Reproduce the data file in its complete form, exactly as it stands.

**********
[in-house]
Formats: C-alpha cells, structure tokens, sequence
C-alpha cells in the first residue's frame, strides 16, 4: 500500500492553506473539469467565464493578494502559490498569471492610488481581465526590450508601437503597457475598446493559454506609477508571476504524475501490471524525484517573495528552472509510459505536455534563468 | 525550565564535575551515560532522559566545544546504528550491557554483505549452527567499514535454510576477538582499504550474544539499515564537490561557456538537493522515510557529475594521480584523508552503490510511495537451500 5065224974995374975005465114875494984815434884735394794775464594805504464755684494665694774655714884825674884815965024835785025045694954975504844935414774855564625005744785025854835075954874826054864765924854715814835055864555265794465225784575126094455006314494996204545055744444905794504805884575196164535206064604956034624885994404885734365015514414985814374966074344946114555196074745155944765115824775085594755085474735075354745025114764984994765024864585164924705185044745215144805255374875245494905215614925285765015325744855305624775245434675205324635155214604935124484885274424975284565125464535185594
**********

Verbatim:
[in-house]
Formats: C-alpha cells, structure tokens, sequence
C-alpha cells in the first residue's frame, strides 16, 4: 500500500492553506473539469467565464493578494502559490498569471492610488481581465526590450508601437503597457475598446493559454506609477508571476504524475501490471524525484517573495528552472509510459505536455534563468 | 525550565564535575551515560532522559566545544546504528550491557554483505549452527567499514535454510576477538582499504550474544539499515564537490561557456538537493522515510557529475594521480584523508552503490510511495537451500 5065224974995374975005465114875494984815434884735394794775464594805504464755684494665694774655714884825674884815965024835785025045694954975504844935414774855564625005744785025854835075954874826054864765924854715814835055864555265794465225784575126094455006314494996204545055744444905794504805884575196164535206064604956034624885994404885734365015514414985814374966074344946114555196074745155944765115824775085594755085474735075354745025114764984994765024864585164924705185044745215144805255374875245494905215614925285765015325744855305624775245434675205324635155214604935124484885274424975284565125464535185594